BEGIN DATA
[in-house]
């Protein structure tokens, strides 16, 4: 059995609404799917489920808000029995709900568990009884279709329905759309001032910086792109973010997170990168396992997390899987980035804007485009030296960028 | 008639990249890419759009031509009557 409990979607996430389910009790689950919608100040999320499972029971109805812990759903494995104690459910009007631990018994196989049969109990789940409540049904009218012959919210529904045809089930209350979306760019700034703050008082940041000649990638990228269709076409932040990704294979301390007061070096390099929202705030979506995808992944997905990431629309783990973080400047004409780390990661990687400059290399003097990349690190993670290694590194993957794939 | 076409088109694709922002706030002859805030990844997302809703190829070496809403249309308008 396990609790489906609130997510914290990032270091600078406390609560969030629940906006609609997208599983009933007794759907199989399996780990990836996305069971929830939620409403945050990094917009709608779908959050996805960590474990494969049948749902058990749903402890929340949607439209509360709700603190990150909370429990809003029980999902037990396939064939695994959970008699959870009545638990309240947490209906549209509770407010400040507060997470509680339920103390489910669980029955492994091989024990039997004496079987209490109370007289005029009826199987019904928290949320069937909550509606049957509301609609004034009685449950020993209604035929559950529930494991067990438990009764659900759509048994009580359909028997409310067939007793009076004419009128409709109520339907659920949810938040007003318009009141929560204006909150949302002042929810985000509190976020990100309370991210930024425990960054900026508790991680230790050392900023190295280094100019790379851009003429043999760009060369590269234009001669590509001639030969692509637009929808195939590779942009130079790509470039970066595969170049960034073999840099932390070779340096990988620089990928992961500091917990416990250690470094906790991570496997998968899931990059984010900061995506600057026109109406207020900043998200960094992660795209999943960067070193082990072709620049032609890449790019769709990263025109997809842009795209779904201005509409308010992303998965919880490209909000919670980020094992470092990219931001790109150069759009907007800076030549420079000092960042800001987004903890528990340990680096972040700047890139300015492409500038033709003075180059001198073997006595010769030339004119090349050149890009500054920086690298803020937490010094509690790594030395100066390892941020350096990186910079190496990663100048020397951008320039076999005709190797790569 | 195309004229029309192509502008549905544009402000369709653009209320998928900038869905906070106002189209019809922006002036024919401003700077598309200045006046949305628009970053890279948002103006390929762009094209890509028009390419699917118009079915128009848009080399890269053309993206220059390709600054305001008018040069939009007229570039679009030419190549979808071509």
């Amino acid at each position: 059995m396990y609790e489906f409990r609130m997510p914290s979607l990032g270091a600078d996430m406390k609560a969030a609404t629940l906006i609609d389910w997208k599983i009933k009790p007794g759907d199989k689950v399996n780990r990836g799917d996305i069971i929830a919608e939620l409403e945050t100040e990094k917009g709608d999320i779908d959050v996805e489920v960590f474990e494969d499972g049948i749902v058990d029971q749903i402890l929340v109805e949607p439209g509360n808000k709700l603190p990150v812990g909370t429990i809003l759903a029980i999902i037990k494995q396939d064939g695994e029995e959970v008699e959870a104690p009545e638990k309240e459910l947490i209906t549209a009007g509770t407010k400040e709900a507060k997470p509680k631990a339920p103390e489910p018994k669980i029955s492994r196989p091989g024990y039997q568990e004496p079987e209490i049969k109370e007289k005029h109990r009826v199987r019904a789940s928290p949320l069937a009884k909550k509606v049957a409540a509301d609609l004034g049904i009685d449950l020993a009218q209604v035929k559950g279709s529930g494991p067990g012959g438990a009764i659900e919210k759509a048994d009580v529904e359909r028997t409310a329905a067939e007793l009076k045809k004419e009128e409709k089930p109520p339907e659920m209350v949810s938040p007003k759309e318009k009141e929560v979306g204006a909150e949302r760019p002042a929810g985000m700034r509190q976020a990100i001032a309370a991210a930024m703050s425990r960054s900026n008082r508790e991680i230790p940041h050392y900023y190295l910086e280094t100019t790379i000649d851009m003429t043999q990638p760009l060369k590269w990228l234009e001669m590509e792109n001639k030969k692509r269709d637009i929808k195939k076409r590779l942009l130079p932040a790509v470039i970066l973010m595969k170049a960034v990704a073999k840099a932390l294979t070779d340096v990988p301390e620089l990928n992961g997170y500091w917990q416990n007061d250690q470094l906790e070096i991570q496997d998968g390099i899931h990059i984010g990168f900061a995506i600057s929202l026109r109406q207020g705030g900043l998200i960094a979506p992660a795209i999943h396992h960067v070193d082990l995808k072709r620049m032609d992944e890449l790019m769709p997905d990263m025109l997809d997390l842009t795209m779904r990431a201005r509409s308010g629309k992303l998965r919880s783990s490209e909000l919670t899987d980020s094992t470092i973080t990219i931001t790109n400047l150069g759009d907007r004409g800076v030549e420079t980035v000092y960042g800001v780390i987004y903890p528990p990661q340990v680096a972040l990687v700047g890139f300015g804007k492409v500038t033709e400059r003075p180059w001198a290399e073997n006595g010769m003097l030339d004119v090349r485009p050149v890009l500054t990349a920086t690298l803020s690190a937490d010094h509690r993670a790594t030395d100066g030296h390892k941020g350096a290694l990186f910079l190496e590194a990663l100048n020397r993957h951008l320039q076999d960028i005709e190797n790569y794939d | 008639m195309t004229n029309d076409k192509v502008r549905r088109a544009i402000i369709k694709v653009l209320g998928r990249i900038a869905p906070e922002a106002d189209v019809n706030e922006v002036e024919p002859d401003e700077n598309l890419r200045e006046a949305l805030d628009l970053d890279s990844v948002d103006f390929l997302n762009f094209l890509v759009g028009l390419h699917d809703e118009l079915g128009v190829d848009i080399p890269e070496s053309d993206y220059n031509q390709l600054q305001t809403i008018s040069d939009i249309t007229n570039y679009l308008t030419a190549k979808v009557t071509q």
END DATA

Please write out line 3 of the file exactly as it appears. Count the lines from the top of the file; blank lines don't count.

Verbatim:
């Amino acid at each position: 059995m396990y609790e489906f409990r609130m997510p914290s979607l990032g270091a600078d996430m406390k609560a969030a609404t629940l906006i609609d389910w997208k599983i009933k009790p007794g759907d199989k689950v399996n780990r990836g799917d996305i069971i929830a919608e939620l409403e945050t100040e990094k917009g709608d999320i779908d959050v996805e489920v960590f474990e494969d499972g049948i749902v058990d029971q749903i402890l929340v109805e949607p439209g509360n808000k709700l603190p990150v812990g909370t429990i809003l759903a029980i999902i037990k494995q396939d064939g695994e029995e959970v008699e959870a104690p009545e638990k309240e459910l947490i209906t549209a009007g509770t407010k400040e709900a507060k997470p509680k631990a339920p103390e489910p018994k669980i029955s492994r196989p091989g024990y039997q568990e004496p079987e209490i049969k109370e007289k005029h109990r009826v199987r019904a789940s928290p949320l069937a009884k909550k509606v049957a409540a509301d609609l004034g049904i009685d449950l020993a009218q209604v035929k559950g279709s529930g494991p067990g012959g438990a009764i659900e919210k759509a048994d009580v529904e359909r028997t409310a329905a067939e007793l009076k045809k004419e009128e409709k089930p109520p339907e659920m209350v949810s938040p007003k759309e318009k009141e929560v979306g204006a909150e949302r760019p002042a929810g985000m700034r509190q976020a990100i001032a309370a991210a930024m703050s425990r960054s900026n008082r508790e991680i230790p940041h050392y900023y190295l910086e280094t100019t790379i000649d851009m003429t043999q990638p760009l060369k590269w990228l234009e001669m590509e792109n001639k030969k692509r269709d637009i929808k195939k076409r590779l942009l130079p932040a790509v470039i970066l973010m595969k170049a960034v990704a073999k840099a932390l294979t070779d340096v990988p301390e620089l990928n992961g997170y500091w917990q416990n007061d250690q470094l906790e070096i991570q496997d998968g390099i899931h990059i984010g990168f900061a995506i600057s929202l026109r109406q207020g705030g900043l998200i960094a979506p992660a795209i999943h396992h960067v070193d082990l995808k072709r620049m032609d992944e890449l790019m769709p997905d990263m025109l997809d997390l842009t795209m779904r990431a201005r509409s308010g629309k992303l998965r919880s783990s490209e909000l919670t899987d980020s094992t470092i973080t990219i931001t790109n400047l150069g759009d907007r004409g800076v030549e420079t980035v000092y960042g800001v780390i987004y903890p528990p990661q340990v680096a972040l990687v700047g890139f300015g804007k492409v500038t033709e400059r003075p180059w001198a290399e073997n006595g010769m003097l030339d004119v090349r485009p050149v890009l500054t990349a920086t690298l803020s690190a937490d010094h509690r993670a790594t030395d100066g030296h390892k941020g350096a290694l990186f910079l190496e590194a990663l100048n020397r993957h951008l320039q076999d960028i005709e190797n790569y794939d | 008639m195309t004229n029309d076409k192509v502008r549905r088109a544009i402000i369709k694709v653009l209320g998928r990249i900038a869905p906070e922002a106002d189209v019809n706030e922006v002036e024919p002859d401003e700077n598309l890419r200045e006046a949305l805030d628009l970053d890279s990844v948002d103006f390929l997302n762009f094209l890509v759009g028009l390419h699917d809703e118009l079915g128009v190829d848009i080399p890269e070496s053309d993206y220059n031509q390709l600054q305001t809403i008018s040069d939009i249309t007229n570039y679009l308008t030419a190549k979808v009557t071509q």